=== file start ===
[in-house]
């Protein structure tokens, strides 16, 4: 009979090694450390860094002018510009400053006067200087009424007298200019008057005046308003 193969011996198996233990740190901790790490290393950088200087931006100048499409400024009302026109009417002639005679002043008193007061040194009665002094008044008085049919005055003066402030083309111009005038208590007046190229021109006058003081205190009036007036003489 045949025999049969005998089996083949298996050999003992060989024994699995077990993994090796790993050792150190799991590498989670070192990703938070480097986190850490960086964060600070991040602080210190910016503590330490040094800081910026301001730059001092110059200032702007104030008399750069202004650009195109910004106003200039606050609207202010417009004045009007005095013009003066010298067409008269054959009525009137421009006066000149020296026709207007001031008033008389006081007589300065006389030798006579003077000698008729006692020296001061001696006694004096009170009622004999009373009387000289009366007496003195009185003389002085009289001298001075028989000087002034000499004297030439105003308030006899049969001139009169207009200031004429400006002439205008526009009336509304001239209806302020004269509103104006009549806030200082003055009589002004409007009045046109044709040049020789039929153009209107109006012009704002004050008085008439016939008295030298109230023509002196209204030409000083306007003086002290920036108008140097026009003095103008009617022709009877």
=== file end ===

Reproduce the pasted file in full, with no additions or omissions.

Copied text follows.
[in-house]
């Protein structure tokens, strides 16, 4: 009979090694450390860094002018510009400053006067200087009424007298200019008057005046308003 193969011996198996233990740190901790790490290393950088200087931006100048499409400024009302026109009417002639005679002043008193007061040194009665002094008044008085049919005055003066402030083309111009005038208590007046190229021109006058003081205190009036007036003489 045949025999049969005998089996083949298996050999003992060989024994699995077990993994090796790993050792150190799991590498989670070192990703938070480097986190850490960086964060600070991040602080210190910016503590330490040094800081910026301001730059001092110059200032702007104030008399750069202004650009195109910004106003200039606050609207202010417009004045009007005095013009003066010298067409008269054959009525009137421009006066000149020296026709207007001031008033008389006081007589300065006389030798006579003077000698008729006692020296001061001696006694004096009170009622004999009373009387000289009366007496003195009185003389002085009289001298001075028989000087002034000499004297030439105003308030006899049969001139009169207009200031004429400006002439205008526009009336509304001239209806302020004269509103104006009549806030200082003055009589002004409007009045046109044709040049020789039929153009209107109006012009704002004050008085008439016939008295030298109230023509002196209204030409000083306007003086002290920036108008140097026009003095103008009617022709009877």